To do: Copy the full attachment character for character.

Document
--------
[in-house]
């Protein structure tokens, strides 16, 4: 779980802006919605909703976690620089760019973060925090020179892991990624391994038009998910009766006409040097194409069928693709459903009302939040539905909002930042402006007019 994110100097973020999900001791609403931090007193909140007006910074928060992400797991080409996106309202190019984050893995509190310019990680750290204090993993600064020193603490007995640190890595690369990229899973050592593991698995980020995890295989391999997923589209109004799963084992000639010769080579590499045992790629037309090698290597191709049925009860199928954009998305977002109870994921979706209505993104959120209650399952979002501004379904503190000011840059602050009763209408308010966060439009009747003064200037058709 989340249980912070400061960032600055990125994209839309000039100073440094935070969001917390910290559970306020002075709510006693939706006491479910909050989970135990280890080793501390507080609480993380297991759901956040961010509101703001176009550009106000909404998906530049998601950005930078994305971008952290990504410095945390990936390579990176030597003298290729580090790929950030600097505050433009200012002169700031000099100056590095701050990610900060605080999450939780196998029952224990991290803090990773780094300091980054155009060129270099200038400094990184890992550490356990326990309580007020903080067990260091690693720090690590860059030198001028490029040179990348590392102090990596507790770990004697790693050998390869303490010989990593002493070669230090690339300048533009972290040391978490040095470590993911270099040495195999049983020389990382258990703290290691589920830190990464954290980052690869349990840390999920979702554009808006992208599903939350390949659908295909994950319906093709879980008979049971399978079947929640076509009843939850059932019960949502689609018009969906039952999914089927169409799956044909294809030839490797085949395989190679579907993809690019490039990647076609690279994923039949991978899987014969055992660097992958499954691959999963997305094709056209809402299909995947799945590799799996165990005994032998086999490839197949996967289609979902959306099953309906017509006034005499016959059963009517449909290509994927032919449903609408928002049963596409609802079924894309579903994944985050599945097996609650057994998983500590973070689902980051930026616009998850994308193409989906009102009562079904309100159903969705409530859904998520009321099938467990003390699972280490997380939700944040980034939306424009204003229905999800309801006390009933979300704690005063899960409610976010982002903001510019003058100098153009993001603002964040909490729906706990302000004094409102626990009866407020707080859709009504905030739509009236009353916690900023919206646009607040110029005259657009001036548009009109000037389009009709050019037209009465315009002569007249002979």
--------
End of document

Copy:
[in-house]
């Protein structure tokens, strides 16, 4: 779980802006919605909703976690620089760019973060925090020179892991990624391994038009998910009766006409040097194409069928693709459903009302939040539905909002930042402006007019 994110100097973020999900001791609403931090007193909140007006910074928060992400797991080409996106309202190019984050893995509190310019990680750290204090993993600064020193603490007995640190890595690369990229899973050592593991698995980020995890295989391999997923589209109004799963084992000639010769080579590499045992790629037309090698290597191709049925009860199928954009998305977002109870994921979706209505993104959120209650399952979002501004379904503190000011840059602050009763209408308010966060439009009747003064200037058709 989340249980912070400061960032600055990125994209839309000039100073440094935070969001917390910290559970306020002075709510006693939706006491479910909050989970135990280890080793501390507080609480993380297991759901956040961010509101703001176009550009106000909404998906530049998601950005930078994305971008952290990504410095945390990936390579990176030597003298290729580090790929950030600097505050433009200012002169700031000099100056590095701050990610900060605080999450939780196998029952224990991290803090990773780094300091980054155009060129270099200038400094990184890992550490356990326990309580007020903080067990260091690693720090690590860059030198001028490029040179990348590392102090990596507790770990004697790693050998390869303490010989990593002493070669230090690339300048533009972290040391978490040095470590993911270099040495195999049983020389990382258990703290290691589920830190990464954290980052690869349990840390999920979702554009808006992208599903939350390949659908295909994950319906093709879980008979049971399978079947929640076509009843939850059932019960949502689609018009969906039952999914089927169409799956044909294809030839490797085949395989190679579907993809690019490039990647076609690279994923039949991978899987014969055992660097992958499954691959999963997305094709056209809402299909995947799945590799799996165990005994032998086999490839197949996967289609979902959306099953309906017509006034005499016959059963009517449909290509994927032919449903609408928002049963596409609802079924894309579903994944985050599945097996609650057994998983500590973070689902980051930026616009998850994308193409989906009102009562079904309100159903969705409530859904998520009321099938467990003390699972280490997380939700944040980034939306424009204003229905999800309801006390009933979300704690005063899960409610976010982002903001510019003058100098153009993001603002964040909490729906706990302000004094409102626990009866407020707080859709009504905030739509009236009353916690900023919206646009607040110029005259657009001036548009009109000037389009009709050019037209009465315009002569007249002979």